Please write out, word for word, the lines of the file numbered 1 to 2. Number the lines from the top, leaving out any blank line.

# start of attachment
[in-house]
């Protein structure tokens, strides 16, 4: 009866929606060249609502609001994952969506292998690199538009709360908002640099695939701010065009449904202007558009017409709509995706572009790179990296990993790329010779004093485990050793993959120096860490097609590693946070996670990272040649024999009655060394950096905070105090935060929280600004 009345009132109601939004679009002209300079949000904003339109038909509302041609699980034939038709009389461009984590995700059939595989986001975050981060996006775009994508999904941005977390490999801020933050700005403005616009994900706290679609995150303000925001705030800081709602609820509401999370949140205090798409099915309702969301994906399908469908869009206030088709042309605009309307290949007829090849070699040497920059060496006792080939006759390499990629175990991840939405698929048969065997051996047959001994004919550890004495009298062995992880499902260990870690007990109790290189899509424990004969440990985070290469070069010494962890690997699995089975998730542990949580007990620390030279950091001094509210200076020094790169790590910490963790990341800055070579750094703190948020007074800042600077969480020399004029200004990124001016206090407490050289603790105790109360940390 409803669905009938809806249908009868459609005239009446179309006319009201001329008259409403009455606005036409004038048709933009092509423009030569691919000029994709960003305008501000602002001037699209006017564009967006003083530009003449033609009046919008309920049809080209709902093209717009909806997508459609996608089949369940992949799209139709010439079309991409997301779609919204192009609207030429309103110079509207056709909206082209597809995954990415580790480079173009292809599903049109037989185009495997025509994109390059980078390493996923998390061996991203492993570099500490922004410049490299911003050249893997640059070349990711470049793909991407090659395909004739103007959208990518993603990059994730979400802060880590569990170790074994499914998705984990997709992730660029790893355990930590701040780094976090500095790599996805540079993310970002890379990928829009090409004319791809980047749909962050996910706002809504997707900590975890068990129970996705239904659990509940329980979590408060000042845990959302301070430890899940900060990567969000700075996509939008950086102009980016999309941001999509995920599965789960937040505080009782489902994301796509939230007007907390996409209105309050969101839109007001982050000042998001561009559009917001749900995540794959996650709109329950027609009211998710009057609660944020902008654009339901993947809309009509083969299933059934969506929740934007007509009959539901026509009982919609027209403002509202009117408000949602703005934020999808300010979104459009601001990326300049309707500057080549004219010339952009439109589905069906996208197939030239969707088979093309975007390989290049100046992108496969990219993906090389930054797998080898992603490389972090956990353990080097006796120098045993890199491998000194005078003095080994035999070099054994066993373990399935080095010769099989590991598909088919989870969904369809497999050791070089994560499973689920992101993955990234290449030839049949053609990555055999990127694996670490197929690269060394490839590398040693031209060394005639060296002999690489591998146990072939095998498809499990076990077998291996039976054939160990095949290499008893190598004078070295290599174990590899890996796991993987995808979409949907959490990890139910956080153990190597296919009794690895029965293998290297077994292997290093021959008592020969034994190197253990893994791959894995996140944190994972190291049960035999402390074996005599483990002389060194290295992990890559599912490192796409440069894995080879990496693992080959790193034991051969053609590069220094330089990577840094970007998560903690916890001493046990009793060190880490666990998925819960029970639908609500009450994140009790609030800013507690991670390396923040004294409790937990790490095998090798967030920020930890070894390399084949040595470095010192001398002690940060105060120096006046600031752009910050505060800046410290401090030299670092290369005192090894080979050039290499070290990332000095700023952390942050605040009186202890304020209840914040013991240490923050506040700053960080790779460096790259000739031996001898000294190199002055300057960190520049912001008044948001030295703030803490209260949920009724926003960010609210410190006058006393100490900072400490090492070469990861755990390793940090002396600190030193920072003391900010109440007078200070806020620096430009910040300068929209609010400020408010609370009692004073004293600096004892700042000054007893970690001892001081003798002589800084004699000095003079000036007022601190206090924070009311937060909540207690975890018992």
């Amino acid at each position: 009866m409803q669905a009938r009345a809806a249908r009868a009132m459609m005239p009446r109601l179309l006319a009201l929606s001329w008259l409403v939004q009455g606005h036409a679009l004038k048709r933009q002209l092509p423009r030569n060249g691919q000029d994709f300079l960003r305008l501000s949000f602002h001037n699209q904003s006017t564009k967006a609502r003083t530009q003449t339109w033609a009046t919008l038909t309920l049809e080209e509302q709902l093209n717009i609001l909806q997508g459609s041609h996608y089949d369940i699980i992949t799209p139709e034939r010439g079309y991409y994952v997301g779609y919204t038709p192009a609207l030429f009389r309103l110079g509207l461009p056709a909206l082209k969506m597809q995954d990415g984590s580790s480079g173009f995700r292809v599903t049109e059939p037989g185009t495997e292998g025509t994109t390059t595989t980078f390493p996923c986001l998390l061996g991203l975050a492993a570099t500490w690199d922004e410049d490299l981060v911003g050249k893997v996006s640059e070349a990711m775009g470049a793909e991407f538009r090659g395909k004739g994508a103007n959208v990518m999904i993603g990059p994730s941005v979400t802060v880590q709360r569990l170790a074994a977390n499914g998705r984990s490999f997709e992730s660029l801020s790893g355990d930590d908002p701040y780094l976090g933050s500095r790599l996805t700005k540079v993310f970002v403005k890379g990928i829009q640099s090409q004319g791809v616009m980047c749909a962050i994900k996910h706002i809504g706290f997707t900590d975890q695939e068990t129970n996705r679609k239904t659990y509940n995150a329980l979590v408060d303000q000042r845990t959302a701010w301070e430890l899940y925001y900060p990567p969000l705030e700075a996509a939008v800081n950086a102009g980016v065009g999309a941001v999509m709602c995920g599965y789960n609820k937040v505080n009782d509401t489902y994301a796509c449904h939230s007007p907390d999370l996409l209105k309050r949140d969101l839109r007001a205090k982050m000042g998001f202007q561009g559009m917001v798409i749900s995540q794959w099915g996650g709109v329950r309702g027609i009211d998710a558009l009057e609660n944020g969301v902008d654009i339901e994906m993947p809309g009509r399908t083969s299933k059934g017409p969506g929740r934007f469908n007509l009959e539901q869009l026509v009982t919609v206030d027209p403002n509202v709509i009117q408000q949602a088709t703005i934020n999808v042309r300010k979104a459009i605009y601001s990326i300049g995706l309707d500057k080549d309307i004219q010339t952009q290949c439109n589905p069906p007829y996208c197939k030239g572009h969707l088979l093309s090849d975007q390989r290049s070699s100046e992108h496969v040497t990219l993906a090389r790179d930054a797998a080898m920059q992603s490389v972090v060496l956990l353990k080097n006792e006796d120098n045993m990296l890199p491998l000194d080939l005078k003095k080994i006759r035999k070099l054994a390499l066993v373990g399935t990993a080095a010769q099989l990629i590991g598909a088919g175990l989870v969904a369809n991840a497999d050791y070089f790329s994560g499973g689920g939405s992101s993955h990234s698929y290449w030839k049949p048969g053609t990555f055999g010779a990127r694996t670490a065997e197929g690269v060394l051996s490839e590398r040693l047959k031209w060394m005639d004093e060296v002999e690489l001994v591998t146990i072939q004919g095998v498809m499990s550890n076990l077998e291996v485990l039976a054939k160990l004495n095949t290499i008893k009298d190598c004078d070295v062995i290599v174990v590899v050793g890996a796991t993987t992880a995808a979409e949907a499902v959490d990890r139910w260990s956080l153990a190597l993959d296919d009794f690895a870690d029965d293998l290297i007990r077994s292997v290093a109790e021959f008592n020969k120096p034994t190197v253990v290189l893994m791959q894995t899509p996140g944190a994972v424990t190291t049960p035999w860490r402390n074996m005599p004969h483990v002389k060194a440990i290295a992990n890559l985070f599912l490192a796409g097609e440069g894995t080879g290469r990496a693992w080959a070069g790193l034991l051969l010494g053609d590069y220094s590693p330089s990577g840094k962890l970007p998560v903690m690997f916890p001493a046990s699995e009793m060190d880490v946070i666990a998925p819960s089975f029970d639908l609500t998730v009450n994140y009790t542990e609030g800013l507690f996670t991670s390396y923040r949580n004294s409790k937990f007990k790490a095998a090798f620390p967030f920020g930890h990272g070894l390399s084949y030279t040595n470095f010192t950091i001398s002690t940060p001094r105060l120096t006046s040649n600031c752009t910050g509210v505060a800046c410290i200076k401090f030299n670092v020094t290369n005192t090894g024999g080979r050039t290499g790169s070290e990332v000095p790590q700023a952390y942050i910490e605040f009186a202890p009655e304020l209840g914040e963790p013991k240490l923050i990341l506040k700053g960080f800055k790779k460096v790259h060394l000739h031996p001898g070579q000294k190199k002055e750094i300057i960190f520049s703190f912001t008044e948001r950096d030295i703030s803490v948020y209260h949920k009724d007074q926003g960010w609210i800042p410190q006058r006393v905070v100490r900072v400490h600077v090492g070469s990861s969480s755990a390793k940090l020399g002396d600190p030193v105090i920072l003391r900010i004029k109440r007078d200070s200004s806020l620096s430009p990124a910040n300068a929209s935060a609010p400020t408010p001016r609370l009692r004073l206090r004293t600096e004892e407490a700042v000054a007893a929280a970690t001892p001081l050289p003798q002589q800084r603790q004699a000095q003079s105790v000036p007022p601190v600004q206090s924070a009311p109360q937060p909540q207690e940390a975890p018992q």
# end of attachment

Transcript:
[in-house]
């Protein structure tokens, strides 16, 4: 009866929606060249609502609001994952969506292998690199538009709360908002640099695939701010065009449904202007558009017409709509995706572009790179990296990993790329010779004093485990050793993959120096860490097609590693946070996670990272040649024999009655060394950096905070105090935060929280600004 009345009132109601939004679009002209300079949000904003339109038909509302041609699980034939038709009389461009984590995700059939595989986001975050981060996006775009994508999904941005977390490999801020933050700005403005616009994900706290679609995150303000925001705030800081709602609820509401999370949140205090798409099915309702969301994906399908469908869009206030088709042309605009309307290949007829090849070699040497920059060496006792080939006759390499990629175990991840939405698929048969065997051996047959001994004919550890004495009298062995992880499902260990870690007990109790290189899509424990004969440990985070290469070069010494962890690997699995089975998730542990949580007990620390030279950091001094509210200076020094790169790590910490963790990341800055070579750094703190948020007074800042600077969480020399004029200004990124001016206090407490050289603790105790109360940390 409803669905009938809806249908009868459609005239009446179309006319009201001329008259409403009455606005036409004038048709933009092509423009030569691919000029994709960003305008501000602002001037699209006017564009967006003083530009003449033609009046919008309920049809080209709902093209717009909806997508459609996608089949369940992949799209139709010439079309991409997301779609919204192009609207030429309103110079509207056709909206082209597809995954990415580790480079173009292809599903049109037989185009495997025509994109390059980078390493996923998390061996991203492993570099500490922004410049490299911003050249893997640059070349990711470049793909991407090659395909004739103007959208990518993603990059994730979400802060880590569990170790074994499914998705984990997709992730660029790893355990930590701040780094976090500095790599996805540079993310970002890379990928829009090409004319791809980047749909962050996910706002809504997707900590975890068990129970996705239904659990509940329980979590408060000042845990959302301070430890899940900060990567969000700075996509939008950086102009980016999309941001999509995920599965789960937040505080009782489902994301796509939230007007907390996409209105309050969101839109007001982050000042998001561009559009917001749900995540794959996650709109329950027609009211998710009057609660944020902008654009339901993947809309009509083969299933059934969506929740934007007509009959539901026509009982919609027209403002509202009117408000949602703005934020999808300010979104459009601001990326300049309707500057080549004219010339952009439109589905069906996208197939030239969707088979093309975007390989290049100046992108496969990219993906090389930054797998080898992603490389972090956990353990080097006796120098045993890199491998000194005078003095080994035999070099054994066993373990399935080095010769099989590991598909088919989870969904369809497999050791070089994560499973689920992101993955990234290449030839049949053609990555055999990127694996670490197929690269060394490839590398040693031209060394005639060296002999690489591998146990072939095998498809499990076990077998291996039976054939160990095949290499008893190598004078070295290599174990590899890996796991993987995808979409949907959490990890139910956080153990190597296919009794690895029965293998290297077994292997290093021959008592020969034994190197253990893994791959894995996140944190994972190291049960035999402390074996005599483990002389060194290295992990890559599912490192796409440069894995080879990496693992080959790193034991051969053609590069220094330089990577840094970007998560903690916890001493046990009793060190880490666990998925819960029970639908609500009450994140009790609030800013507690991670390396923040004294409790937990790490095998090798967030920020930890070894390399084949040595470095010192001398002690940060105060120096006046600031752009910050505060800046410290401090030299670092290369005192090894080979050039290499070290990332000095700023952390942050605040009186202890304020209840914040013991240490923050506040700053960080790779460096790259000739031996001898000294190199002055300057960190520049912001008044948001030295703030803490209260949920009724926003960010609210410190006058006393100490900072400490090492070469990861755990390793940090002396600190030193920072003391900010109440007078200070806020620096430009910040300068929209609010400020408010609370009692004073004293600096004892700042000054007893970690001892001081003798002589800084004699000095003079000036007022601190206090924070009311937060909540207690975890018992």